SEN. MATHIAS' PATENT BILL's PROVISION TO BAR UNPUBLISHED RESEARCH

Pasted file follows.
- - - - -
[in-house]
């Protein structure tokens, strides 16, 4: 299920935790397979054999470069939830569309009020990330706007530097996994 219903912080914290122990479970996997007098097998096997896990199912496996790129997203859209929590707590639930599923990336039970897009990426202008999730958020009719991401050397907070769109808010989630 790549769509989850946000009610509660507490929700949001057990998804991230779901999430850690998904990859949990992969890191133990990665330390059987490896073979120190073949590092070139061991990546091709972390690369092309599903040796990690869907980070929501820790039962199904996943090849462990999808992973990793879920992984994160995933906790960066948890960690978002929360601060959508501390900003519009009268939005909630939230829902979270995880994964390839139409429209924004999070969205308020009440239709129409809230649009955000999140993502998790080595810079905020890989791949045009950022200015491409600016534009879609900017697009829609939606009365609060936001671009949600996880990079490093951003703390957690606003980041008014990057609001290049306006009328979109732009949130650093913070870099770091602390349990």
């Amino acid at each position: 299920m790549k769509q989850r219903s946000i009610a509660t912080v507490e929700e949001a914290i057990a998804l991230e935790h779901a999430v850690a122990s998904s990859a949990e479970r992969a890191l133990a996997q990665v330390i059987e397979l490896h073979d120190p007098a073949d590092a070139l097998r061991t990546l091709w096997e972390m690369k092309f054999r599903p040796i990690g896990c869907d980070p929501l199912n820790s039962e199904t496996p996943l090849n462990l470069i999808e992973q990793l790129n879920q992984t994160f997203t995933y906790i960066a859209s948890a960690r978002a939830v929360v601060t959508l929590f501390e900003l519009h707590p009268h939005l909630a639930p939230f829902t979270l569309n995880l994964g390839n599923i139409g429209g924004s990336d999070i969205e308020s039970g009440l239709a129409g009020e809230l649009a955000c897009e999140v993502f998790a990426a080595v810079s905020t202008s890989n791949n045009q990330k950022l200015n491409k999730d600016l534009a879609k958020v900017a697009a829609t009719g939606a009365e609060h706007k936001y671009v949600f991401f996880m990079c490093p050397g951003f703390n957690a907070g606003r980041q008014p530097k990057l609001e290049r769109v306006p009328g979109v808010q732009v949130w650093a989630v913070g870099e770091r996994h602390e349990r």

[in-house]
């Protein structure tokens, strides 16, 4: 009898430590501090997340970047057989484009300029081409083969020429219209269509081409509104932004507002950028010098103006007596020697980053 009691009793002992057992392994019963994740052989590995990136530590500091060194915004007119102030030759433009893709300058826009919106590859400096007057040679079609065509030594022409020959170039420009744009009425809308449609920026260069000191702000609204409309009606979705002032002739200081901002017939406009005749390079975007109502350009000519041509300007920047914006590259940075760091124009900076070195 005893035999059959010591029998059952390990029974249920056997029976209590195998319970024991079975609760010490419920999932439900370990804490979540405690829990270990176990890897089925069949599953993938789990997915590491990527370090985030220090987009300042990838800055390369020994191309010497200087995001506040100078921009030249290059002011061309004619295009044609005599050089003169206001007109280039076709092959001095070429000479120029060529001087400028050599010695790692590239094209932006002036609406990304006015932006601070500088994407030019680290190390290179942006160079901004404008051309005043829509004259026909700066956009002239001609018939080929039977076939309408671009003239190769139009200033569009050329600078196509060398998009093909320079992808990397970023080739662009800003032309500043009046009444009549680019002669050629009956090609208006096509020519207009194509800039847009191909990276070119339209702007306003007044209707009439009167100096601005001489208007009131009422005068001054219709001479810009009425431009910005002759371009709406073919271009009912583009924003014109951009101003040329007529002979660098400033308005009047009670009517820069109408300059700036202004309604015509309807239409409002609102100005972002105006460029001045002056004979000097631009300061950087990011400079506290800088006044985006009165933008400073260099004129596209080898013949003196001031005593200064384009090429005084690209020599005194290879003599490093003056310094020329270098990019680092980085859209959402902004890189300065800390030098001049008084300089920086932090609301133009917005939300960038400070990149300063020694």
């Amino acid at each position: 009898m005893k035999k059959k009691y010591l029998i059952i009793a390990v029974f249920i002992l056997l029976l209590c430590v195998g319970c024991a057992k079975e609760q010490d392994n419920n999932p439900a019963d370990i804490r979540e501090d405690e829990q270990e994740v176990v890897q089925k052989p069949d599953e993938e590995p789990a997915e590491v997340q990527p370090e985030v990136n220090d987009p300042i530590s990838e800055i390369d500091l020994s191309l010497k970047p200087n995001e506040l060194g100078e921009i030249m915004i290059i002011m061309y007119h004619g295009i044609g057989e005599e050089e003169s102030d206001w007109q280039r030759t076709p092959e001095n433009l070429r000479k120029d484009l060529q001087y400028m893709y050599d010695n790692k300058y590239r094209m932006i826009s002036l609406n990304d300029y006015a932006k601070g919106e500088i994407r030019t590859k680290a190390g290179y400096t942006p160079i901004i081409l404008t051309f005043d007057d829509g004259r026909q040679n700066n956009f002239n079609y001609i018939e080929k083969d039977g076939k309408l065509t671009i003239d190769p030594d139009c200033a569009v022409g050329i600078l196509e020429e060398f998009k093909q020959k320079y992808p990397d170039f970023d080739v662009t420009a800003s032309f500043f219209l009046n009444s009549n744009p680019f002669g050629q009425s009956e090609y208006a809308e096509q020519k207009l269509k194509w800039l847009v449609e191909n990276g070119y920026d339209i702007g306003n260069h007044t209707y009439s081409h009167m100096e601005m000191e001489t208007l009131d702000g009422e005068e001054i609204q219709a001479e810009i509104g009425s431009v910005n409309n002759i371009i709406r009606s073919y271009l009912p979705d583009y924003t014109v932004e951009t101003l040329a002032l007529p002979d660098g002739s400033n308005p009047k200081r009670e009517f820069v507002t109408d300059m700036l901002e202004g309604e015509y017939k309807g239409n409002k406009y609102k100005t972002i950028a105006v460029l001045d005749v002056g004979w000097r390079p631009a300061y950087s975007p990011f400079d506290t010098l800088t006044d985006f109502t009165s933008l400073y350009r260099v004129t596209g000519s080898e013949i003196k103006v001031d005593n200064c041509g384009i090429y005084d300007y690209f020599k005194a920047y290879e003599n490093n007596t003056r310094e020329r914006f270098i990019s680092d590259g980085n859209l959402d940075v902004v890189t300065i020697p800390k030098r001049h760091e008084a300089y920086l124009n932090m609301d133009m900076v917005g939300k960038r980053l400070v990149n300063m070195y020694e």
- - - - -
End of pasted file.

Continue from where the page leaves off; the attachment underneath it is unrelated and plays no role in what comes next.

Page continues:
SEN. MATHIAS' PATENT BILL's PROVISION TO BAR UNPUBLISHED RESEARCH from use as a basis for challenging a patent "would accomodate modern research practices," Monsanto attorney John Maurer asserted April 3 at a hearing before Mathias' Patents, Trademarks & Copyrights Subcmte. Maurer spoke in support of the bill, S. 1535, on behalf of the Ad Hoc Cmte. to Improve the Patent Laws. The group includes Merck, Roche, Lilly, P&G, and American Hoechst. Present patent law has the effect of penalizing organizations which take a team approach to the solution of problems," Maurer noted. He explained that that the "unpublished information developed by one individual for the organization can be used against the invention of another individual in the organization" to challenge the patentability when the "second individual is aware of the research of the first." Maurer maintained that the proposed amendment "would remedy this situation and accomodate modern research practices, by providing that unpublished prior information known to the patent applicant shall not defeat the patentability of a subsequent invention." The amendment, he said, would encourage the free exchange of ideas between researchers in a team approach. Another amendment to the patent laws included in the Mathias bill is designed to prevent the infringement of process patents abroad for the manufacture of products for the U.S. market, Maurer pointed out. The bill would remove "loopholes in present law which encourage product manufacture or assembly of a patented invention outside of the U.S.," Maurer said. He noted that the proposed amendment to the patent law "provides that unauthorized importation into the U.S. of a product made abroad by a process patented in the U.S. will infringe the U.S. patent." The bill states that "whoever without authority imports into or sells or uses within the U.S. a product made in another country by a process patented in the U.S. shall be liable as an infringer." In his testimony to the subcmte. Maurer asserted that the Tariff Act, while it recognizes the principle of process patent protection, "is of limited value." He noted that it requires an administrative determination of "substantial" competitive injury to an industry as well as proof of patent infringement and adjudication of patent validity. In addition, Maurer noted, a patentee "cannot obtain damages for past infringement." He added that S. 1535 "would broaden the procedural and substantive remedies available to patentees in the courts and thus would favor production within the U.S. of products intended for the U.S. market." However, GPIA Patent Counsel Alfred Engelberg, of the NYC law firm of Amster, Rothstein & Engelberg, maintained that the Tariff Act provisions "strike the appropriate balance by protecting patent owners from foreign infringement only if they are actually engaged in the domestic exploitation of a process patient." In support of his testimony, Engelberg cited Merck's pending proceeding with the ITC involving the alleged infringement abroad of an indomethacin process patent ("The Pink Sheet" Feb. 27, T&G-6). He asserted that Merck purchased a U.S. process patent issued to a Japanese chemical company as Merck's product patent for Indocin ran out, and the firm now seeks "to prevent importation of indomethacin based on that newly acquired patent." Engelberg said that currently "the case can be defended on the ground that there is no injury to Merck and a substantial benefit to the public." Under the proposed legislation, he asserted, "no such defense is available." The Mathias patent bill is still in the subcmte. Reportedly, a revised draft of the bill should be ready for circulation among cmte. members following Congress' Easter recess.
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